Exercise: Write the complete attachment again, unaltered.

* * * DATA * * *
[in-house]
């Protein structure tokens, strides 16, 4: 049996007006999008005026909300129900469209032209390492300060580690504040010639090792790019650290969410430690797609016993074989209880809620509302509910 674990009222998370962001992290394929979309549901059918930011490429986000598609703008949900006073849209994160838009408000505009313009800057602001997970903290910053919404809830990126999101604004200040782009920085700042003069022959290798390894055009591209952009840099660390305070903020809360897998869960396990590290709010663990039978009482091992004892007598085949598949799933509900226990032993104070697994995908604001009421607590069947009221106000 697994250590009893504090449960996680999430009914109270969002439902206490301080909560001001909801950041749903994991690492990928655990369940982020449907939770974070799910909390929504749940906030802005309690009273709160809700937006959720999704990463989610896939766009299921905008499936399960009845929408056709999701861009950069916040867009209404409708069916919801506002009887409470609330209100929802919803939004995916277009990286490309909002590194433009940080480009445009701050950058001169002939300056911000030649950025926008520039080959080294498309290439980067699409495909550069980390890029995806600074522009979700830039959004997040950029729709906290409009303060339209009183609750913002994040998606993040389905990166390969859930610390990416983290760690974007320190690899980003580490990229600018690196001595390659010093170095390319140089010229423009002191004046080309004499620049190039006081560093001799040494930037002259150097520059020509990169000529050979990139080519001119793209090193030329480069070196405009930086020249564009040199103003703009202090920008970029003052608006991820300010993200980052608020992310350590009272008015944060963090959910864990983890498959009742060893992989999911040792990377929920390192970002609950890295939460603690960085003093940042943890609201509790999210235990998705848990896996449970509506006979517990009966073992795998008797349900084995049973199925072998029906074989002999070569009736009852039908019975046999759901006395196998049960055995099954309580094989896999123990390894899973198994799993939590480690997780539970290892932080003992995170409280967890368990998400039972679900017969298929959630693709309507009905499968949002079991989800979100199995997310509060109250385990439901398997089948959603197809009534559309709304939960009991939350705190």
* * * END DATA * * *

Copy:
[in-house]
């Protein structure tokens, strides 16, 4: 049996007006999008005026909300129900469209032209390492300060580690504040010639090792790019650290969410430690797609016993074989209880809620509302509910 674990009222998370962001992290394929979309549901059918930011490429986000598609703008949900006073849209994160838009408000505009313009800057602001997970903290910053919404809830990126999101604004200040782009920085700042003069022959290798390894055009591209952009840099660390305070903020809360897998869960396990590290709010663990039978009482091992004892007598085949598949799933509900226990032993104070697994995908604001009421607590069947009221106000 697994250590009893504090449960996680999430009914109270969002439902206490301080909560001001909801950041749903994991690492990928655990369940982020449907939770974070799910909390929504749940906030802005309690009273709160809700937006959720999704990463989610896939766009299921905008499936399960009845929408056709999701861009950069916040867009209404409708069916919801506002009887409470609330209100929802919803939004995916277009990286490309909002590194433009940080480009445009701050950058001169002939300056911000030649950025926008520039080959080294498309290439980067699409495909550069980390890029995806600074522009979700830039959004997040950029729709906290409009303060339209009183609750913002994040998606993040389905990166390969859930610390990416983290760690974007320190690899980003580490990229600018690196001595390659010093170095390319140089010229423009002191004046080309004499620049190039006081560093001799040494930037002259150097520059020509990169000529050979990139080519001119793209090193030329480069070196405009930086020249564009040199103003703009202090920008970029003052608006991820300010993200980052608020992310350590009272008015944060963090959910864990983890498959009742060893992989999911040792990377929920390192970002609950890295939460603690960085003093940042943890609201509790999210235990998705848990896996449970509506006979517990009966073992795998008797349900084995049973199925072998029906074989002999070569009736009852039908019975046999759901006395196998049960055995099954309580094989896999123990390894899973198994799993939590480690997780539970290892932080003992995170409280967890368990998400039972679900017969298929959630693709309507009905499968949002079991989800979100199995997310509060109250385990439901398997089948959603197809009534559309709304939960009991939350705190």